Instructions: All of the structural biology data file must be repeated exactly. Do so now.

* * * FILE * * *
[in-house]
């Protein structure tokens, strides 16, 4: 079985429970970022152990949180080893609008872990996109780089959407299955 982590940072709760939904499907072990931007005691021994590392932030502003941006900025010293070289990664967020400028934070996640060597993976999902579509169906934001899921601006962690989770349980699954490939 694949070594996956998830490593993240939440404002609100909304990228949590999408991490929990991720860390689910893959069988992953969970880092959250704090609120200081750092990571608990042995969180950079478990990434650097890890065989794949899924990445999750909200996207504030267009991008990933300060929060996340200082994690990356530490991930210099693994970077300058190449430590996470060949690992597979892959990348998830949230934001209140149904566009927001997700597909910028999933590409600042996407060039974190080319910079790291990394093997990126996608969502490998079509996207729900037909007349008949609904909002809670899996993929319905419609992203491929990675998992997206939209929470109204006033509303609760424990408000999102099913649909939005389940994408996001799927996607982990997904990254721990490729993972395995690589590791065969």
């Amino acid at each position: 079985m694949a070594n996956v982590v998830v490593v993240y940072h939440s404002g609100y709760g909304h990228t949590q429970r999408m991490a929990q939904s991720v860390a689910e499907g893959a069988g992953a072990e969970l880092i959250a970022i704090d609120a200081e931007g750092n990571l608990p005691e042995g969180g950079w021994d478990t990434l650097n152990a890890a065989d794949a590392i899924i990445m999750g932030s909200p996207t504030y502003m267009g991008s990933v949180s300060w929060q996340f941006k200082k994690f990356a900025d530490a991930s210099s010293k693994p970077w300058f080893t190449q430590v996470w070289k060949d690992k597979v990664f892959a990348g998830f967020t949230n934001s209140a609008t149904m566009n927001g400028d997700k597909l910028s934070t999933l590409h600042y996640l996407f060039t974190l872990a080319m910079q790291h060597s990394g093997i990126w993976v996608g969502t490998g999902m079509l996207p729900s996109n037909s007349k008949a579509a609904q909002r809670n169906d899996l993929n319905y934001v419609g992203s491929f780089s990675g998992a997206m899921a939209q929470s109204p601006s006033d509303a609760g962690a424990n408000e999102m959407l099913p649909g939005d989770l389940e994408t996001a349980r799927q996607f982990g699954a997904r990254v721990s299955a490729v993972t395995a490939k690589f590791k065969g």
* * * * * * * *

[in-house]
């Protein structure tokens, strides 16, 4: 079985429970970022152990949180080893609008872990996109780089959407299955 982590940072709760939904499907072990931007005691021994590392932030502003941006900025010293070289990664967020400028934070996640060597993976999902579509169906934001899921601006962690989770349980699954490939 694949070594996956998830490593993240939440404002609100909304990228949590999408991490929990991720860390689910893959069988992953969970880092959250704090609120200081750092990571608990042995969180950079478990990434650097890890065989794949899924990445999750909200996207504030267009991008990933300060929060996340200082994690990356530490991930210099693994970077300058190449430590996470060949690992597979892959990348998830949230934001209140149904566009927001997700597909910028999933590409600042996407060039974190080319910079790291990394093997990126996608969502490998079509996207729900037909007349008949609904909002809670899996993929319905419609992203491929990675998992997206939209929470109204006033509303609760424990408000999102099913649909939005389940994408996001799927996607982990997904990254721990490729993972395995690589590791065969």
């Amino acid at each position: 079985m694949a070594n996956v982590v998830v490593v993240y940072h939440s404002g609100y709760g909304h990228t949590q429970r999408m991490a929990q939904s991720v860390a689910e499907g893959a069988g992953a072990e969970l880092i959250a970022i704090d609120a200081e931007g750092n990571l608990p005691e042995g969180g950079w021994d478990t990434l650097n152990a890890a065989d794949a590392i899924i990445m999750g932030s909200p996207t504030y502003m267009g991008s990933v949180s300060w929060q996340f941006k200082k994690f990356a900025d530490a991930s210099s010293k693994p970077w300058f080893t190449q430590v996470w070289k060949d690992k597979v990664f892959a990348g998830f967020t949230n934001s209140a609008t149904m566009n927001g400028d997700k597909l910028s934070t999933l590409h600042y996640l996407f060039t974190l872990a080319m910079q790291h060597s990394g093997i990126w993976v996608g969502t490998g999902m079509l996207p729900s996109n037909s007349k008949a579509a609904q909002r809670n169906d899996l993929n319905y934001v419609g992203s491929f780089s990675g998992a997206m899921a939209q929470s109204p601006s006033d509303a609760g962690a424990n408000e999102m959407l099913p649909g939005d989770l389940e994408t996001a349980r799927q996607f982990g699954a997904r990254v721990s299955a490729v993972t395995a490939k690589f590791k065969g």